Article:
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Fr. Ron's Blog


Dear Friends,
Sorry. Here we go again, even though I said I wouldn’t. If you look at Breaking Bread, you’ll see the readings for the 15th Sunday in Ordinary Time. But when you hear the readings for today, you will be hearing readings from the Mass for the Feast of Our Lady of Mount Carmel. All the parishes around the world will be celebrating the 15th Sunday, but parishes named in honor of Our Lady of Mount Carmel are allowed on this Sunday to celebrate the Patronal Feast of the Parish, which we will be doing.

So, I thought it important to say a few words about this feast. Mt. Carmel is a coastal mountain range in northern Israel stretching from the Mediterranean Sea towards the southeast for almost 24 miles. (No – it’s not in Italy). In Old Testament times, it was the place where the prophet Elijah would sometimes reside and it was the place where he challenged the 450 prophets of the pagan god, Baal, to a contest to see who was really more powerful, and, thus, which God should be worshipped and obeyed, the God of Israel or the pagan god, Baal. Guess who won? (For the full story, see 1 Kings 18.)

Sometime in the 12th Century a group of Christian hermits settled on Mount Carmel and built a chapel in the midst of their hermitages dedicated to our Lady, which became known as Our Lady of Mount Carmel. Eventually, a religious community was established there. By the 13th Century, the community became known as the “Brothers of Mount Carmel” and eventually, the Carmelites. The actual “founder” of the community remains known, perhaps only referred to as “Brother B.” By the end of that century, political and religious strife had caused the Carmelites to depart from Mount Carmel and travel to Europe, establishing monasteries as far north as England.

It was in one of those monasteries in England that tradition holds that St. Simon Stock, an early English prior general, was said to have had a vision of the Blessed Virgin and to have received from her the Brown Scapular, as a sign of devotion to Mary. A Vatican document in 1996 puts it this way. “Devotion to Our Lady of Mount Carmel is bound to the history and spiritual values of the Order of the Brothers of the Blessed Virgin Mary of Mount Carmel and is expressed through the scapular… The scapular is a Marian habit or garment. It is both a sign and pledge. A sign of belonging to Mary; a pledge of her motherly protection.” The Feast was first celebrated somewhere between 1376 and 1386, in the Carmelite monasteries in England, on July 16, commemorating the date, in 1251, when, according to Carmelite tradition, St. Simon Stock received the scapular. Gradually permission to celebrate the feast was extended to individual countries around the world until, finally, on September 24, 1726, it was extended to the entire Church. It is that feast which we celebrate today, here at Our Lady of Mount Carmel.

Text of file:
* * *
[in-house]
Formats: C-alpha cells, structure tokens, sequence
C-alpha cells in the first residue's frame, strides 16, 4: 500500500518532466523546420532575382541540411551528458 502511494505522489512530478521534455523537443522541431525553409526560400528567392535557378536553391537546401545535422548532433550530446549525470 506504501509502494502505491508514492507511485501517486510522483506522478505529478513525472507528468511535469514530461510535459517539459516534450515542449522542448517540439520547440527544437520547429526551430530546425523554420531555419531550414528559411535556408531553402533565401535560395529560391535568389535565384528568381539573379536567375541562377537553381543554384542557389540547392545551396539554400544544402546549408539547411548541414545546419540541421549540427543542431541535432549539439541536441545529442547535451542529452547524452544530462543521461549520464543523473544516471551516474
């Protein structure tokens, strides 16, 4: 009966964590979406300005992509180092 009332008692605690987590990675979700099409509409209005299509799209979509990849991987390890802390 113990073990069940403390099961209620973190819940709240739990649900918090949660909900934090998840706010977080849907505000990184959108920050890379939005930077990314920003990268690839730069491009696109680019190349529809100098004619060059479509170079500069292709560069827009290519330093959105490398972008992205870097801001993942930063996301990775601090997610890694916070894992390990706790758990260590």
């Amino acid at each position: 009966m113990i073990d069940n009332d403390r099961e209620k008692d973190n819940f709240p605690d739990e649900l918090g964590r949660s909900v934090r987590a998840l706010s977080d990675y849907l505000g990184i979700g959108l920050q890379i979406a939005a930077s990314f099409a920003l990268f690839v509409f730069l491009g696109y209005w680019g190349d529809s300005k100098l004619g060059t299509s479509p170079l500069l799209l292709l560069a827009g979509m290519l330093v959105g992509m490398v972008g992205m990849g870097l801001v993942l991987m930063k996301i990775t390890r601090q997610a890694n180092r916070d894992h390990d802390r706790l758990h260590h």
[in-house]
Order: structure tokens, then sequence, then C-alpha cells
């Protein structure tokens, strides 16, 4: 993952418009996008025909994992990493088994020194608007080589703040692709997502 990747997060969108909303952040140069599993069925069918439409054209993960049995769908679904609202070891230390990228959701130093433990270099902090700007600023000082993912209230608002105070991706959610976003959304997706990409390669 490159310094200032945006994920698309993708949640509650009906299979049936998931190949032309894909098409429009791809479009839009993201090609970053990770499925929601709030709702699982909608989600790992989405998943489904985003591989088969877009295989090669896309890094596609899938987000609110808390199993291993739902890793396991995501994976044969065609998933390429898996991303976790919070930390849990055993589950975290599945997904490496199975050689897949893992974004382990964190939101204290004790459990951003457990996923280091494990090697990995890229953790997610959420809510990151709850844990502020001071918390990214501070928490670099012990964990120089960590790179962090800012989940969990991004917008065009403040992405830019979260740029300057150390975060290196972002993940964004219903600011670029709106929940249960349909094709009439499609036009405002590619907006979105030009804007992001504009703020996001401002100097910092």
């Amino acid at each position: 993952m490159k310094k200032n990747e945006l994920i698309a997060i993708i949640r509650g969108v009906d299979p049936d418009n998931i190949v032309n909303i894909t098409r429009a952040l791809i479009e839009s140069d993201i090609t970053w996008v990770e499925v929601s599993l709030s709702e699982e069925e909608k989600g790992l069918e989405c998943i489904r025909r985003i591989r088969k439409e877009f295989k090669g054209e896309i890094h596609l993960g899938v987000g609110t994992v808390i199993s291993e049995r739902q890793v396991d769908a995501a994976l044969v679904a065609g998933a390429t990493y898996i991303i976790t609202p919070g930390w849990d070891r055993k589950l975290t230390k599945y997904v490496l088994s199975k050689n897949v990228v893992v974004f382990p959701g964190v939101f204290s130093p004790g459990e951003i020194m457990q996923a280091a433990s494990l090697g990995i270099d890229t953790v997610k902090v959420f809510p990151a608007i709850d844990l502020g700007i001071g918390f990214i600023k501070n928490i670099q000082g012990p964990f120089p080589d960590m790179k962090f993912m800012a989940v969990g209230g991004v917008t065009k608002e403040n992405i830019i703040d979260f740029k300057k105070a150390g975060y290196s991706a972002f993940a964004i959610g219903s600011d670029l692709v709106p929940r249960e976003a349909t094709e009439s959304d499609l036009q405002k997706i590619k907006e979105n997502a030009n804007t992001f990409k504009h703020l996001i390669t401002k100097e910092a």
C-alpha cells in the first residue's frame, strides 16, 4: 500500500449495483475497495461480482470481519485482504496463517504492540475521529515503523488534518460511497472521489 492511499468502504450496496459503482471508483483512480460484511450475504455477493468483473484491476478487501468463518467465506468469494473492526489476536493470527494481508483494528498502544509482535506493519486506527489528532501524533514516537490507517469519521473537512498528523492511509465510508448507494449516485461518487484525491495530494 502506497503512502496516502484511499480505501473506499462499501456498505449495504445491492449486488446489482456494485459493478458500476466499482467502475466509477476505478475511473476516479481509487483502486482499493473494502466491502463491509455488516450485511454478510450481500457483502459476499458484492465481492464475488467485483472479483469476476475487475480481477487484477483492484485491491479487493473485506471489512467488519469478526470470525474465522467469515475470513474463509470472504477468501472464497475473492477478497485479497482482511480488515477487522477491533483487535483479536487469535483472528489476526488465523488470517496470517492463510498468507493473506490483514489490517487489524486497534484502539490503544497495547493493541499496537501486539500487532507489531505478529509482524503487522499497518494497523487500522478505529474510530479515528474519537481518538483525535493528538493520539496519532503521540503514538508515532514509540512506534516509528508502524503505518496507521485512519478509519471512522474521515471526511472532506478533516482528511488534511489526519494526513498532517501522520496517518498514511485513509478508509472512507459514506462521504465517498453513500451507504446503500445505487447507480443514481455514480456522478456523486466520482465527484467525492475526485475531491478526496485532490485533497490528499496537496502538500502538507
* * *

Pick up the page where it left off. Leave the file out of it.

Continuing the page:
A final word about the scapular. As noted from the Vatican document quoted above, the scapular indicates a form of clothing worn by the monks (and religious women) and became a sign of their way of life and their special devotion to Mary and to express trust in her motherly protection, as well as the desire to be like her in her commitment to Christ. The small scapular worn around the neck came to symbolize all that, as well.

Here is the tradition prayer to Our Lady of Mount Carmel:

O most holy Mary of Mount Carmel, pray for me.
You watch over those who follow the Gospel of your Son with a mother’s loving care.
Look now upon me and cover me with the embrace of your special protection.
Strengthen me when I am weak. Enlighten the darkness of my mind with your wisdom.
Increase in me the virtues of faith, hope and charity.
As you fulfilled all of our hopes and dreams as members of the Church,
Help me now to show forth the love of Jesus in my life.
O Mother of Carmel, comfort and protect me all the days of my life. Amen.

Happy Patronal Feast & God Bless,
Fr. Ron


Mass Schedule

Weekend Liturgies
Saturday, 5:30 p.m.
8:00 a.m., 9:30 a.m.,
11:00 a.m., 12:30 p.m.,
3 p.m. (Spanish), 6:30 p.m.
Weekday Liturgies
Monday thru Friday,
6:30 a.m., 8:30 a.m.,
and 12 noon
Saturday, 8:30 a.m. only
Holy Days
Eve: 7:30pm (anticipated)
6:30am, 8:30am, and 12noon 




Click Here for the Video in English and Spanish